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gray

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Persian

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1 Year

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Throat Was Dry And He Liked To Meow And He Liked Tthroat Was Dry And He Liked To Meow And He'D Like To Go
Bump Above Eye
One Eye Was Closed

He got put out the house and 5 months later he had a little of his ear bitten of so i took him to a vet the vet said that the bite was poisonous and he needed to get treated immediately so I said okay and then so four months later she told me I could take him home and then I put him in our backyard and he's an outside cat so when like one month later he had foam coming out of his mouth with blood andhe had both of his his ears completely off and I was crying for him because you know he's only been lifelike one year and I all of them is to be spent with him gone but then I found out it was because from all of the meowing he was doing because he like me to come outside and spend the time with him but I couldn't because I was busy doing something so when I went outside and that day I was so devastated because I loved him and I for one year and I couldn't because I was busy doing something so when I went outside and that day I was so devastated because I loved him and I for one year and I found out that he had been bitten by a snake poisonous snake I was so mad and I was so sad I said I will throw mothballs out there to keep snakes away from my other cat and I swear oooo

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Milky

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Unkown

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7 Years

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Mild severity

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Mild severity

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Bleeding From Lips/Mouth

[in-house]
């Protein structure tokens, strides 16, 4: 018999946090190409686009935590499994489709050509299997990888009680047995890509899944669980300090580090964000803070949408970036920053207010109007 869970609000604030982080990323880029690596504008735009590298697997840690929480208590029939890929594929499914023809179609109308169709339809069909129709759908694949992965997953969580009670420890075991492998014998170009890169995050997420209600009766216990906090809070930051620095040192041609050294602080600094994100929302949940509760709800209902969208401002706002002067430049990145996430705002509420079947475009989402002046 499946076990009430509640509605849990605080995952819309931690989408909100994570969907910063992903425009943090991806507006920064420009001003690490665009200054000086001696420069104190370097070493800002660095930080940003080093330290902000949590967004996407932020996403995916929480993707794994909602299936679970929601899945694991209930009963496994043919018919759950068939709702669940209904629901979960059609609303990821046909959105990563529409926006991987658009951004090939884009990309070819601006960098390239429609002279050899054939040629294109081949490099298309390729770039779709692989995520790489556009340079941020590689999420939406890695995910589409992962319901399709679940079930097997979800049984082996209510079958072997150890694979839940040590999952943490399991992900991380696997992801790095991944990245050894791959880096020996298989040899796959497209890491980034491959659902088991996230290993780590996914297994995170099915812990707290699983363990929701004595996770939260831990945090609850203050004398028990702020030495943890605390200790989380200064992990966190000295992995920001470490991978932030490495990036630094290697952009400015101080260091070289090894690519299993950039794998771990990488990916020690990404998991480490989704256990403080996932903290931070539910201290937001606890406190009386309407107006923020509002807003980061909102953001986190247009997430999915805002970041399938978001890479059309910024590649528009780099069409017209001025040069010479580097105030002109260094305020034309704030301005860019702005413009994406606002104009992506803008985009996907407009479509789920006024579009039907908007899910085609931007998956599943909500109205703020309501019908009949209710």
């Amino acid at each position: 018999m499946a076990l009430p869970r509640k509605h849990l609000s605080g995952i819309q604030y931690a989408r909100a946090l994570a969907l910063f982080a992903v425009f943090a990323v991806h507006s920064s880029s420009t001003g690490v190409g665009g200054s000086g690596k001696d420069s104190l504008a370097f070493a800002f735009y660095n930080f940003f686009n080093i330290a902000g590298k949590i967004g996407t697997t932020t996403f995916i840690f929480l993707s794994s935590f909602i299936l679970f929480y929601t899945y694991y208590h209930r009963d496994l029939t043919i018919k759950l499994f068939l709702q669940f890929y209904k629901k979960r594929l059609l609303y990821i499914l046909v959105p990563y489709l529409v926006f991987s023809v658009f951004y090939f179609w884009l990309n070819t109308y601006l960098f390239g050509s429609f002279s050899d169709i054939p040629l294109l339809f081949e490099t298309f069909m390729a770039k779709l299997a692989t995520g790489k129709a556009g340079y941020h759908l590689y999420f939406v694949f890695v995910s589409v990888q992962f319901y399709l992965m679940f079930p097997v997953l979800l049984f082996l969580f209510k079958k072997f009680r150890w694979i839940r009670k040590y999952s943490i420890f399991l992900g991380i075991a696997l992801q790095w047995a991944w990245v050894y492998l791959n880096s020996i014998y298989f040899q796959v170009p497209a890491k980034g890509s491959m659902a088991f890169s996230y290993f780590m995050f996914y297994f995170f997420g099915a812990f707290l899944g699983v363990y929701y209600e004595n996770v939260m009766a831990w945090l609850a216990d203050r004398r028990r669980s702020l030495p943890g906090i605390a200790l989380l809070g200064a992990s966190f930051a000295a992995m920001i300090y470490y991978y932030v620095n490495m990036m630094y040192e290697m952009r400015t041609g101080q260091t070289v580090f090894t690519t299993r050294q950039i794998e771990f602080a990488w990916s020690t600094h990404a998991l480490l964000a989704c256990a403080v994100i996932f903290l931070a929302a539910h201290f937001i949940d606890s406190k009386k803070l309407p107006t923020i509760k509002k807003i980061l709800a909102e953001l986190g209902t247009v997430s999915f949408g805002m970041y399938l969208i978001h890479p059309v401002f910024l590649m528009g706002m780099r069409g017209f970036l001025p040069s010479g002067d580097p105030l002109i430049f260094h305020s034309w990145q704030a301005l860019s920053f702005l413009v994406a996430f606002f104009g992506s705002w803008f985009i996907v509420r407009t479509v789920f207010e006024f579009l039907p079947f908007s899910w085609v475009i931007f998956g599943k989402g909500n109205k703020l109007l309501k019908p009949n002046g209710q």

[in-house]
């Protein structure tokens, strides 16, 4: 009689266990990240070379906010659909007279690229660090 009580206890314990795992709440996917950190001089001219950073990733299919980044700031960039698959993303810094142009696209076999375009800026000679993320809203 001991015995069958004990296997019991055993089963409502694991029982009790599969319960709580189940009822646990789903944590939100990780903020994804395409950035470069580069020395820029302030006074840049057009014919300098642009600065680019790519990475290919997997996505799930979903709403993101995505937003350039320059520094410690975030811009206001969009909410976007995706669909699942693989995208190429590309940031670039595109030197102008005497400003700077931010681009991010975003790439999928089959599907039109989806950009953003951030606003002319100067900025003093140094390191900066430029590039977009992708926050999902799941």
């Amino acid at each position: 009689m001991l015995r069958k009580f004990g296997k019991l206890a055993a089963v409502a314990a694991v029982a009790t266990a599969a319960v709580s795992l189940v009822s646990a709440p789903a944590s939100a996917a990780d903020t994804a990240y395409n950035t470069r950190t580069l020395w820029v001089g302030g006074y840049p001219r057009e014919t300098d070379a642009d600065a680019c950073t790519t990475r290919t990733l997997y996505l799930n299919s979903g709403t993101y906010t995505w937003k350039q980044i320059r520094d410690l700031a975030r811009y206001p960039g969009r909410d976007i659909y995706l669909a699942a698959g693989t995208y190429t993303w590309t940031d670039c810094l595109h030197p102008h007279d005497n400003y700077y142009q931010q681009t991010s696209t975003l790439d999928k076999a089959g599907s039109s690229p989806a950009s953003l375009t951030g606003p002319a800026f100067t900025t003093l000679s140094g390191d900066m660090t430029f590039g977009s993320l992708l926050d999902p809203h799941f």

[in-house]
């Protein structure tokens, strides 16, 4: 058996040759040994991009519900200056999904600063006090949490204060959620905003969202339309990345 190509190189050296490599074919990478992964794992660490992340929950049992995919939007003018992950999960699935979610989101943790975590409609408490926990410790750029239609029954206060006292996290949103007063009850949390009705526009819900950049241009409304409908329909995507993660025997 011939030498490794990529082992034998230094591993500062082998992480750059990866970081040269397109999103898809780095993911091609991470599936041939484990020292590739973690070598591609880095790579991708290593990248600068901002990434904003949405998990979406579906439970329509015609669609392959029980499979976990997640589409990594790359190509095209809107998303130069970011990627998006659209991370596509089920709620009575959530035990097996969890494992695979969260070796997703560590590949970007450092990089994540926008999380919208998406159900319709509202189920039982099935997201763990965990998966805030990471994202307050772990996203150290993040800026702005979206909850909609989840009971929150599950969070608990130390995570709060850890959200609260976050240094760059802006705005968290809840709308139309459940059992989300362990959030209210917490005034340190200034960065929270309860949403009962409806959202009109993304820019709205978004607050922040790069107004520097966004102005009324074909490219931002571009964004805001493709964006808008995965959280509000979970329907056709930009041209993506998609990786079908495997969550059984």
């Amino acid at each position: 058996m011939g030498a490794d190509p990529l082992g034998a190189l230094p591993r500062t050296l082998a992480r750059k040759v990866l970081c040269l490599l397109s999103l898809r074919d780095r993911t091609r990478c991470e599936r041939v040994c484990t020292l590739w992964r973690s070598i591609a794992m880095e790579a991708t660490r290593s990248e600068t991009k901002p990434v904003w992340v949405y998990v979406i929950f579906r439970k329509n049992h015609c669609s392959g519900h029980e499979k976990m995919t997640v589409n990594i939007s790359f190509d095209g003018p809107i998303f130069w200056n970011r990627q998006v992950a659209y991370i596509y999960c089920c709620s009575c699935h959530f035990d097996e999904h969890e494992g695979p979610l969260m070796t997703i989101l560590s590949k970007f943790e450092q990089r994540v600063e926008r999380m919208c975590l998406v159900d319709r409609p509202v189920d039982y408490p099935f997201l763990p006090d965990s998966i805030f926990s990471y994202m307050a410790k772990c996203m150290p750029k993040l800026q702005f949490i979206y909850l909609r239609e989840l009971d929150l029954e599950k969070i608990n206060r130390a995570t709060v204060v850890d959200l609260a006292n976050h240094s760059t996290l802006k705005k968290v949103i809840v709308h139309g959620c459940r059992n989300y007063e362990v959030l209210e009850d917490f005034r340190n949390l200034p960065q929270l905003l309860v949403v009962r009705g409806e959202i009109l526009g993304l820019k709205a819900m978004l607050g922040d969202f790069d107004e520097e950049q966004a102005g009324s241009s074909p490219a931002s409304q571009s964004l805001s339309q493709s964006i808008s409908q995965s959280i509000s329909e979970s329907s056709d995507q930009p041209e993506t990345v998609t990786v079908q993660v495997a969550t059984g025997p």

Hello I have a cat named milky 6/7 years old she is bleeding from her lip I don't know what it can be she is eating fine and is usually lazy anyway I don't know what I should do

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Pie

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DOMESTIC

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13 Years

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Mild severity

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Mild severity

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Mouth Salivation
Mouth Lump
Blood In Stool

My 13 year old Tortoiseshell cat has been bleeding on and off from the right side of her mouth, often with some white mucous. It has not affected her behavior, appetite or weight. I took her to the vet who said it is common for older cats to develop long incisor teeth, and the blood I noticed was coming from her lengthened incisor tooth biting down on her own gum. I am giving her anti biotics to prevent an infection ir abcess. Is this condition common and what do I do if it keeps bleeding though no change in behavior or eating? Thanks!

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Posy

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Domestic shorthair

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8 Years

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Critical severity

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0 found helpful

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Critical severity

Has Symptoms

Bleeding From Mouth, Barely Eating,

My cat had a lump on her neck that went from the size of a pea to the size of a grape in about six weeks. We had it removed and biopsied, and she was diagnosed with hemangiomasarcoma. Now, only a few weeks after removing the tumor, the growth is back and she is bleeding from her mouth. She is hungry, but when she eats she bleeds. Therefore, she is barely eating. Because of the rapid regrowth, I'm not sure we can do anything for her. I've been giving her pain medicine until the vet can come to the house. I've also been giving her vials of water.